MAN turns pensions into savings plan
GERMANY - The transport engineering group MAN has created a new retirement provision plan, eliminating all longevity risks.
MAN found that an earlier plan, under which employees had been obliged to accept an insurance-based pension scheme to receive employer contributions, was not as well accepted as hoped.
“One third of our then 27,000 employees just did not fulfil the conditions, among those were mostly those with lower incomes and young people,” Jürgen Dahmen, managing director of MAN Human Resources Services, told delegates at the annual conference of the German pension fund association Aba in Bonn today.
As an alternative, MAN created a new scheme known as MEV, the MAN profit share and provision plan, in which all employees were combined.
There are no guarantees on returns and no pension promises, the money can only be paid out as capital at retirement, either as one bulk payment or in up to ten instalments.
“This way we got rid of the longevity risk and also cut other risks to the legal minimum in Germany - more was not possible but future developments might change this,” Dahmen pointed out.
He admitted that the group had wanted to implement a pure DC scheme but under German regulations a retirement provision scheme has to offer a guarantee on paid contributions.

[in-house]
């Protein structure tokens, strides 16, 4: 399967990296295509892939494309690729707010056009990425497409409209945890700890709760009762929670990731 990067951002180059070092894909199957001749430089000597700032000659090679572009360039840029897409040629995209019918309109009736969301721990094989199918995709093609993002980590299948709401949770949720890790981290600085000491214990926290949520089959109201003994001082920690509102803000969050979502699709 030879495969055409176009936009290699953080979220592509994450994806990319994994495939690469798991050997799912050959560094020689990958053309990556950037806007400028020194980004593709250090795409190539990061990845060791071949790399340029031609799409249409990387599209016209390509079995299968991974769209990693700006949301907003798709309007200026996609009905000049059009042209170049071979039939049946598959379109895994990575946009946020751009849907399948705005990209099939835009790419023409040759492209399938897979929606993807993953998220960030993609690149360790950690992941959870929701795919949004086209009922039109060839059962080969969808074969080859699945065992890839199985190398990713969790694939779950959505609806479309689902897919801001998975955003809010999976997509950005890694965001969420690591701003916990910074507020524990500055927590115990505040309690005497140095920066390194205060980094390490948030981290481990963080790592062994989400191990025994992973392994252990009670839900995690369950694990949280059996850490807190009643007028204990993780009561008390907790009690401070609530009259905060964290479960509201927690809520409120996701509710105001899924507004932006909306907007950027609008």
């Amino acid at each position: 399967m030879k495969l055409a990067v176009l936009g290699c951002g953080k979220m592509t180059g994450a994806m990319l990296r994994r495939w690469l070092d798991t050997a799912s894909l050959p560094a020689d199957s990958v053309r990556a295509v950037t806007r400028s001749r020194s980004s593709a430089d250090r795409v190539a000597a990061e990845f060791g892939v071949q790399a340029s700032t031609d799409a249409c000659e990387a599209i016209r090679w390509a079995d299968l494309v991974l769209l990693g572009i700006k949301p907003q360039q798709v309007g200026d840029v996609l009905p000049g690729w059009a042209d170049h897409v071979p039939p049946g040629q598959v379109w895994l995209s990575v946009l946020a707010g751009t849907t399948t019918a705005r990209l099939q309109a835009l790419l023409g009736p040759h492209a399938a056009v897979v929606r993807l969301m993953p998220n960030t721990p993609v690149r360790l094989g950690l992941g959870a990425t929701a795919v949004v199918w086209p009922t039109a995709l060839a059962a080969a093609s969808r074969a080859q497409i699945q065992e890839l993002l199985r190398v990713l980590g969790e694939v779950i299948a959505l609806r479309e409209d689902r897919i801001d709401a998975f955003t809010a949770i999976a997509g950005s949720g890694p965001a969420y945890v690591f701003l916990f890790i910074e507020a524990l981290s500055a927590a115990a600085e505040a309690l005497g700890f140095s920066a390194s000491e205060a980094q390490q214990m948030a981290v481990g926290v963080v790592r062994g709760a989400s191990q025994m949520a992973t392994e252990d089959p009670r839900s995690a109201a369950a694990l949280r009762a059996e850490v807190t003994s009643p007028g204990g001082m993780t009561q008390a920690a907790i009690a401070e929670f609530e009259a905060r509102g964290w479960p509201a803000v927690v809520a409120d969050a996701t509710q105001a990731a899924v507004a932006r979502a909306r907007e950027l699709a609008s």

Employees with older contracts who had been promised a pension payment were transferred to the new scheme and kept these DB elements.
“The case of MAN shows that companies do not have any legal incentives to continue offering pension payments,” Bernhard Wiesner, head of pensions at the German Bosch company and board member at Aba, pointed out.
“The legislator has recently poured all its creativity into the individualised third pillar but we need it in the second pillar as incentives for employers have to be created to set up pension schemes,” he added.
Another delegate told IPE that in Germany the problem of old pension promises was the most prominent as it was very difficult to get rid of them and these liabilities sometimes discourage companies from setting up schemes for new employees.
Dahmen pointed out that the new MAN pension scheme offered more opportunities for employees to make their own contributions to the scheme and up to double their pension provision.
Investments in the new scheme are the same for all employees and the equity allocation is reduced from 50% in a life-cycle model towards 0% as the member moves towards retirement.
MAN is managing the investments itself and Towers Watson advised the company.